It’s a novel — or at least it seems to be universally described as a novel, despite the fact that Hampaté Bâ says in the Afterword:
I don’t know why, even is spite of the specific assertions contained in the Foreword, some people continue to ask themselves whether this narrative is fiction, reality, or a clever mixture of both…
I’ll repeat once more, then, for anyone who might still be in doubt, that I heard everything related to the life of the hero, from the account of his birth (a story told by his parents), through the relationship with the animist world, the various predictions, and so forth, all the way to the downfall caused by commercial bankruptcy, from Wangrin himself, in a Bambara often poetic, full of verve, humour, and vigour, to the soft musical accompaniment of his griot Diele Maadi. To this very day I recall with emotion Wangrin’s voice against the background of a guitar.
[…] I rounded off the information already at my disposal by visiting everyone who had frequented him… I have made up no event or circumstances whatsoever. Every single story was told by the people in question or by someone in their circle, either griot, houseboy, or friend.
Which is interesting case. Because it does read like fiction, stylistically; I certainly read it that way and was surprised to learn that it wasn’t. It is told as a single coherent narrative with the kind of omniscient third person narrator normally associated with fiction. To use a television analogy, it is more like a dramatisation of real events than a documentary. And I don’t think it is like a biography in the standard sense, a work of history intended to establish the true events of a person’s life.
Rather, it is a work of oral history — unsurprisingly, perhaps, since Hampaté Bâ was an ethnologist and folklorist. It has the qualities of a good storyteller telling the story of their own life: not perhaps outright fabrication, but just enough massaging and selection and elision and exaggeration to turn the messiness of reality into something beautifully moulded and polished. It’s like a memoir told in the third person.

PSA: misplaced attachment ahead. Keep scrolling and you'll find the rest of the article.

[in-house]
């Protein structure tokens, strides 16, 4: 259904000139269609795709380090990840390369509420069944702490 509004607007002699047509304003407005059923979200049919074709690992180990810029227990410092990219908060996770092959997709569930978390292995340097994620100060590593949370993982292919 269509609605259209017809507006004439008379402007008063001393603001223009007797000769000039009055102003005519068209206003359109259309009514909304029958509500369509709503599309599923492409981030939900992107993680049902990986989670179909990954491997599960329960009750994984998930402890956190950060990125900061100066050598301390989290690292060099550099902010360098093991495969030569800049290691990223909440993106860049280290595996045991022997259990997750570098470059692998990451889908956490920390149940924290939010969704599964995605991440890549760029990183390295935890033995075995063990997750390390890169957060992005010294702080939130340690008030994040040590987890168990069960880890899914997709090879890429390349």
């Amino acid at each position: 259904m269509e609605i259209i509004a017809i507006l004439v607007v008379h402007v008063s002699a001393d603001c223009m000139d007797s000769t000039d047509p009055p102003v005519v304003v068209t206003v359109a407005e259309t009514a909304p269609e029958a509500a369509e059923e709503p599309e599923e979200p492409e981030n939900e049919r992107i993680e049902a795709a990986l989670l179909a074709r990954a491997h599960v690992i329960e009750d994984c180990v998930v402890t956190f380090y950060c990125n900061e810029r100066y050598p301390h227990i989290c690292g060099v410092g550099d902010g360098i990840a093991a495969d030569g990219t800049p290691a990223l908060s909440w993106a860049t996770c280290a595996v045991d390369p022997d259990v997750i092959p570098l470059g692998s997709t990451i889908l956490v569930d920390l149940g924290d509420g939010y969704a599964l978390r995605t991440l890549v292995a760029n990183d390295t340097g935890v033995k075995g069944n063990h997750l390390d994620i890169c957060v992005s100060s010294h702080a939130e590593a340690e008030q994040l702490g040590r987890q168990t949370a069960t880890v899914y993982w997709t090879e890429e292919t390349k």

And Wangrin is certainly an interesting character; the son of a prominent family, he was sent to the colonial school to learn French and worked as an interpreter, which put him in position as the literal and symbolic intermediary between the French colonial administration and the native population, able to play off both sides against each other. Which he did, enriching himself in the process. So a bit of a crook, then, even if a likeable one.
His position between the French and the Africans makes this book a fascinating look into the functioning of colonial life; one of the more striking things for me was how thin the layer of bureaucracy seems to have been: a very small number of French administrators on their own out in the bush, in charge of a large population of people of various languages and religions with whom they share neither culture nor language. And that makes the interpreter a rather more important figure than the title suggests.
I certainly recommend the book. Like so many of these books in translation, it had a few too many endnotes for my taste, and the edition I read had some truly awful typography inflicted on it* — but I can hardly blame Hampaté Bâ for that.
* The front cover and the page headers are set in Lithos Bold, a typeface which is a typographic cliché for black/African literature, despite being based on Greek inscriptions, so that’s at the very least unimaginative; but worse, the chapter headings use a numeral in Lithos Bold and then a chapter heading and an ornamental initial in Papyrus, another typeface used to give a generic impression of the exotic, and a rather ugly one at that.
» The masks are from the Réunion des Musées Nationaux. I just found themby putting ‘Mali’ into the search engine, and thought they were particularly striking.